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Next smartphone tech? Predator style thermal cameras

Soon we'll all be picking keypad locks with our mobes

Application security programs and practises

It's seemed like a long road, perhaps, but arguably the destination has been reached. PDAs have incorporated mobile phones and acquired increasingly zippy and flexible mobile/wireless data connections. Cameras have come aboard, and in some cases have become quite good. The resulting smartphones have since added the capabilities of almost any handheld/pocket-size gadget you can think of: torch, satnav, compass, accelerometer/inclinometer, NFC payment/ID swipe-chips... everything possible has now been converged. Or has it?

Somewhat implausible thermogram as imagined in the Predator movies

For some reason my knife has become very hot.

Certainly not, at any rate according to our old friends at DARPA, the US Defense Advanced Research Projects Agency - the place where promising young mad scientists worldwide, toiling in their dungeon laboratories to produce invincible robot assassins or freakish genetic abominations, hope one day to work.

This time, however, the maverick DARPA boffins have left off their more bizarro plans - artificial lightning, unstoppable self-aware robot tanks etc - to consider how a modern smartphone could be made a bit more snazzy. They consider that what one wants in a smartphone is a highly capable thermal imager allowing one not just to see in the dark but also to detect enemies (through smoke, mist, light vegetation etc if necessary) by picking up the very heat emitted from their bodies.

Thermal imagers are different from somewhat simpler "light intensifier" or "nightsight" devices working in the near or short-wavelength infrared. These are now cheap enough and portable enough that almost every Western combat soldier gets one, typically helmet mounted. At night, provided there is still a fair bit of short-wavelength infrared illumination (as from starlight, for instance, or "black light" torches filtered so that they emit only IR frequencies) one can see quite well using them - but enemies don't stand out any more than they would in daylight (indeed, less) and heavy cloud cover, smoke, mist, rain etc can all mean blindness for a user.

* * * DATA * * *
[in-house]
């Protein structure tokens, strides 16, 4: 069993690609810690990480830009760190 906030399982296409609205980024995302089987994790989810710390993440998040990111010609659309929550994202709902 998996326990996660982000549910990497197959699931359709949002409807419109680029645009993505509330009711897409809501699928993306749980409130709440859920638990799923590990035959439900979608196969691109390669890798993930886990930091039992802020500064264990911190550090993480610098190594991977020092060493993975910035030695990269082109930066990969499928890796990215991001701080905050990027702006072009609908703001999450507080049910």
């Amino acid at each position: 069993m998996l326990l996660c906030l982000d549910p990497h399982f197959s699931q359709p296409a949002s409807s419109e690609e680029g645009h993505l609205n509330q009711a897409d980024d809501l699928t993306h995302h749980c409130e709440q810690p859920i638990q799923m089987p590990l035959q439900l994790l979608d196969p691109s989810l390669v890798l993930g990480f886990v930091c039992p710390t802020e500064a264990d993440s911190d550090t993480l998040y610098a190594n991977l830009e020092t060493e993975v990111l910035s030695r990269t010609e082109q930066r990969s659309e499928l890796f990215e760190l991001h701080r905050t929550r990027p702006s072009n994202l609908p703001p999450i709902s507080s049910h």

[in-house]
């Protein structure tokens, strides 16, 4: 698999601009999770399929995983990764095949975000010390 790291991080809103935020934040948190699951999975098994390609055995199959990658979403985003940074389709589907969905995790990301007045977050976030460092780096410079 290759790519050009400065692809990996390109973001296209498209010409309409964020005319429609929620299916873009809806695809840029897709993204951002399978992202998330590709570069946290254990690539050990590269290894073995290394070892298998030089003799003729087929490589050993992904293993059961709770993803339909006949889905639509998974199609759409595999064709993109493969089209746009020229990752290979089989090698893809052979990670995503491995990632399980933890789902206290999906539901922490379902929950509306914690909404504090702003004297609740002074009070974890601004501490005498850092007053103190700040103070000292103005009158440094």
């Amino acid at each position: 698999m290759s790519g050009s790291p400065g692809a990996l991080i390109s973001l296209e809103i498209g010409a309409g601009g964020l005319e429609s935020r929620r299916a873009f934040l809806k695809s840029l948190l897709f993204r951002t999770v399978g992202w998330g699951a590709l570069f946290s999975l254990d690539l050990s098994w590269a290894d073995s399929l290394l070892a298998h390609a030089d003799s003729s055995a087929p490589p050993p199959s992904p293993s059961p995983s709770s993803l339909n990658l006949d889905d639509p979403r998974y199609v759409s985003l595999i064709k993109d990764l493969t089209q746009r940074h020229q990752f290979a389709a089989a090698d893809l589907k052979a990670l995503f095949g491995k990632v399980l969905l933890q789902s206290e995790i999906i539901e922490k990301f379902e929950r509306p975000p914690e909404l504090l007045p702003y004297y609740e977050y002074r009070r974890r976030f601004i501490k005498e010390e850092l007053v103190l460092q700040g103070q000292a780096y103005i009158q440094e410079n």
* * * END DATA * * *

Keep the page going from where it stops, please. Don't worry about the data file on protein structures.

Thermal imagers working in the further infrared frequencies have a big advantage in that they can pick up the heat emanating from relatively cool everyday objects rather than needing superhot illumination sources (stars, bulb filaments) as nightsights do. To a thermal imager, almost no night-time at room or higher temperatures is actually dark: and the ability to distinguish hotter objects from colder can be invaluable for picking out lurking enemies, identifying disturbed earth which may hide a bomb, seeing through smoke or dust etc.

It's not just the military that uses thermal imagers, either: firemen use them for finding people or the seats of fires in smoke-choked buildings; they are used to detect electrical faults and for other technical purposes. They've even been employed, somewhat suspiciously, to attempt to pick out possible swine-flu sufferers (whose body temperatures would tend to be elevated from the norm) among airport crowds.

The only weakness of thermal imagers is that they don't work at all well through windows - the long wavelengths they detect won't go through glass. (This is why cars get hot in the sun: short-wavelength sun infrared can get in, but the warm interior is emitting only long-wavelength IR which can't get out. It's also one reason why thermal imagers have remained pricey to date, as you can't use glass optics in them.)

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